Materials for Sustainable Technologies:

Reduced Emissions, Alternative Energy Generation & Energy Storage

Developing low cost-austenitic steels for hydrogen facing technologies

Austenitic stainless steels are already widely used for hydrogen applications on the basis of their high resistance to embrittlement at high operating hydrogen pressures.  But relative to ferritic systems, they suffer from low strength and high cost, up to a 10-fold increase driven by the Ni content. Moreover, austenitic steels are still susceptible to embrittlement, with ductility loss found to be most severe at about 200K.[1] This phenomenon is not well explained by classical extrinsic descriptors meaning that, currently, there is no physics-based path for development of improved alloys.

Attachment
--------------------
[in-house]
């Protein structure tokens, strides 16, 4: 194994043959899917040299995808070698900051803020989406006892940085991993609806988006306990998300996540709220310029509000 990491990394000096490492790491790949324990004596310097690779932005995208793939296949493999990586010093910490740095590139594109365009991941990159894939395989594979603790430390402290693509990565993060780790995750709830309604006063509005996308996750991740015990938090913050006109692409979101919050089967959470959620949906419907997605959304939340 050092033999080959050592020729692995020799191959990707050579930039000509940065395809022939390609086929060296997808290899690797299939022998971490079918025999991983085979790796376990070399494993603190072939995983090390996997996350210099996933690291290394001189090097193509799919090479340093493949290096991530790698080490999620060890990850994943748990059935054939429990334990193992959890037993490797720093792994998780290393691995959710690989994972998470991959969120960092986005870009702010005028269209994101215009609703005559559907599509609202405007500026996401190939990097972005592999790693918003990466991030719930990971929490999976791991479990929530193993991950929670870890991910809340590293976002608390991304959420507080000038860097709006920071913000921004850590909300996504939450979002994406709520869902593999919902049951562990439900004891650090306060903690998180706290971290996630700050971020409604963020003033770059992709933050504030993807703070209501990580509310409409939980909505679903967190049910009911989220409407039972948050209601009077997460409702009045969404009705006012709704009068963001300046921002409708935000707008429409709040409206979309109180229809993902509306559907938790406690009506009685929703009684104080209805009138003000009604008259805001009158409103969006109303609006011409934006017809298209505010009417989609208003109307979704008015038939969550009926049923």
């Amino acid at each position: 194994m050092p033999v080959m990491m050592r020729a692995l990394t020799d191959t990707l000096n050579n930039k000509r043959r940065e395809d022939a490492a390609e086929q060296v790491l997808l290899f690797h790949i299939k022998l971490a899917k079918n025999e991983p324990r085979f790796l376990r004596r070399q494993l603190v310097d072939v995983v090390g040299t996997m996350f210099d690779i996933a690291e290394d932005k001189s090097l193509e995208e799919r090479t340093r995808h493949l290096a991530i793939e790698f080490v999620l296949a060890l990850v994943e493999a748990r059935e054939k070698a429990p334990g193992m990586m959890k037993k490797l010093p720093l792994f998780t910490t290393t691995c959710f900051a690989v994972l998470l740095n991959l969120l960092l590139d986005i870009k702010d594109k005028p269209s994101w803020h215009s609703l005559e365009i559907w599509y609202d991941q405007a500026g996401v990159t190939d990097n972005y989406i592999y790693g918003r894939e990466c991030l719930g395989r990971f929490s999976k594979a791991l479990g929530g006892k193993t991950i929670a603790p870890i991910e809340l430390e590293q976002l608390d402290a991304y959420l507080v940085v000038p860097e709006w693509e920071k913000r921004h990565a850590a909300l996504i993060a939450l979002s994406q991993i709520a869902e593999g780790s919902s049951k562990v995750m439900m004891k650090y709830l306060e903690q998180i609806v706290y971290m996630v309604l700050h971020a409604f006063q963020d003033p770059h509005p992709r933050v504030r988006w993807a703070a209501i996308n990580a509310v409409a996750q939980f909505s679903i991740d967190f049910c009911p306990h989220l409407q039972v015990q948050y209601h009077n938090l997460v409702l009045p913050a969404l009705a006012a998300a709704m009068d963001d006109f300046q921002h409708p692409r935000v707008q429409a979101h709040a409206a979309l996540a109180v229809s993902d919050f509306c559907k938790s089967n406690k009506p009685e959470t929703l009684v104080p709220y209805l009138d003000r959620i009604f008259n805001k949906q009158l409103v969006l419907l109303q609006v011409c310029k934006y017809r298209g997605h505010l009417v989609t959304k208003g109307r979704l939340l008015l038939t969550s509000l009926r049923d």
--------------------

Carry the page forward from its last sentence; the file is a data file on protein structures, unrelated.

A phenomenon known as Hydrogen Enhanced Localized Plasticity (HELP)[2],[3] has been shown to facilitate the development of the dislocation microstructure at strains much smaller than those associated with similar microstructures in the absence of hydrogen.[4],[5] All hydrogen-induced failures of austenitic systems, ductile, intergranular, or twin boundary are associated with HELP.  These failures cannot be avoided when hydrogen facilitates shear localization, even in stable austenitic microstructures. In fact, blocking localized slip with ε-martensite was found to lead to a more fracture resistant alloy than one with fully stabilized austenite.[6]Given that control of HELP and localized slip is the means to manage and even remediate hydrogen embrittlement, we will focus attention on understanding the transitioning of the dislocation microstructure from tangles to slip banding and cell formation. Such an approach will enable the development of a constitutive model whose foundation will be the dislocation microstructure and its evolution.